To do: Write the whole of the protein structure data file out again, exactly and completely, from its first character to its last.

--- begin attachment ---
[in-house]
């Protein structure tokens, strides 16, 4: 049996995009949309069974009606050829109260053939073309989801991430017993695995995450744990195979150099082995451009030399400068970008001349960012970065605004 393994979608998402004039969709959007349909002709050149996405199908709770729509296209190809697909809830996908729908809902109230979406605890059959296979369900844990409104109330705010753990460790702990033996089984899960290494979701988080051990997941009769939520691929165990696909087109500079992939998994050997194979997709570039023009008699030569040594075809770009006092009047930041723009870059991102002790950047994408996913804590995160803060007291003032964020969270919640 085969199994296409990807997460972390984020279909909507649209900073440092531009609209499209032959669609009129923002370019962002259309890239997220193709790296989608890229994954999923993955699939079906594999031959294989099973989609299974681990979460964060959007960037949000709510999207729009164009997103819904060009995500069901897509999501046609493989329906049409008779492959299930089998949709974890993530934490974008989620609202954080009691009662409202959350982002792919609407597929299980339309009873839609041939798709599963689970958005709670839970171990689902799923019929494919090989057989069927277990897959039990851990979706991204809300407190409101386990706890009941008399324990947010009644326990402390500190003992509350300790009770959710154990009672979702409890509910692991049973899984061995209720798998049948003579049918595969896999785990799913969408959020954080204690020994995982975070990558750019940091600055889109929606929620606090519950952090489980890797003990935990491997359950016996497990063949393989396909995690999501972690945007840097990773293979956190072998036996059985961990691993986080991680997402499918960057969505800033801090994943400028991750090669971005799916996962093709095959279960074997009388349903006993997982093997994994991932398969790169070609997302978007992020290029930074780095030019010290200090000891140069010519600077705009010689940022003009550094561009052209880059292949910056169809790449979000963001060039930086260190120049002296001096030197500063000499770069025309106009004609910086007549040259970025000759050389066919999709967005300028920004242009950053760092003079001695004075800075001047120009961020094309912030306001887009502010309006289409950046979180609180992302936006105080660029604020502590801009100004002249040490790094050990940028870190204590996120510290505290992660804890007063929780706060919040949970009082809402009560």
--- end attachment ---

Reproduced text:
[in-house]
């Protein structure tokens, strides 16, 4: 049996995009949309069974009606050829109260053939073309989801991430017993695995995450744990195979150099082995451009030399400068970008001349960012970065605004 393994979608998402004039969709959007349909002709050149996405199908709770729509296209190809697909809830996908729908809902109230979406605890059959296979369900844990409104109330705010753990460790702990033996089984899960290494979701988080051990997941009769939520691929165990696909087109500079992939998994050997194979997709570039023009008699030569040594075809770009006092009047930041723009870059991102002790950047994408996913804590995160803060007291003032964020969270919640 085969199994296409990807997460972390984020279909909507649209900073440092531009609209499209032959669609009129923002370019962002259309890239997220193709790296989608890229994954999923993955699939079906594999031959294989099973989609299974681990979460964060959007960037949000709510999207729009164009997103819904060009995500069901897509999501046609493989329906049409008779492959299930089998949709974890993530934490974008989620609202954080009691009662409202959350982002792919609407597929299980339309009873839609041939798709599963689970958005709670839970171990689902799923019929494919090989057989069927277990897959039990851990979706991204809300407190409101386990706890009941008399324990947010009644326990402390500190003992509350300790009770959710154990009672979702409890509910692991049973899984061995209720798998049948003579049918595969896999785990799913969408959020954080204690020994995982975070990558750019940091600055889109929606929620606090519950952090489980890797003990935990491997359950016996497990063949393989396909995690999501972690945007840097990773293979956190072998036996059985961990691993986080991680997402499918960057969505800033801090994943400028991750090669971005799916996962093709095959279960074997009388349903006993997982093997994994991932398969790169070609997302978007992020290029930074780095030019010290200090000891140069010519600077705009010689940022003009550094561009052209880059292949910056169809790449979000963001060039930086260190120049002296001096030197500063000499770069025309106009004609910086007549040259970025000759050389066919999709967005300028920004242009950053760092003079001695004075800075001047120009961020094309912030306001887009502010309006289409950046979180609180992302936006105080660029604020502590801009100004002249040490790094050990940028870190204590996120510290505290992660804890007063929780706060919040949970009082809402009560």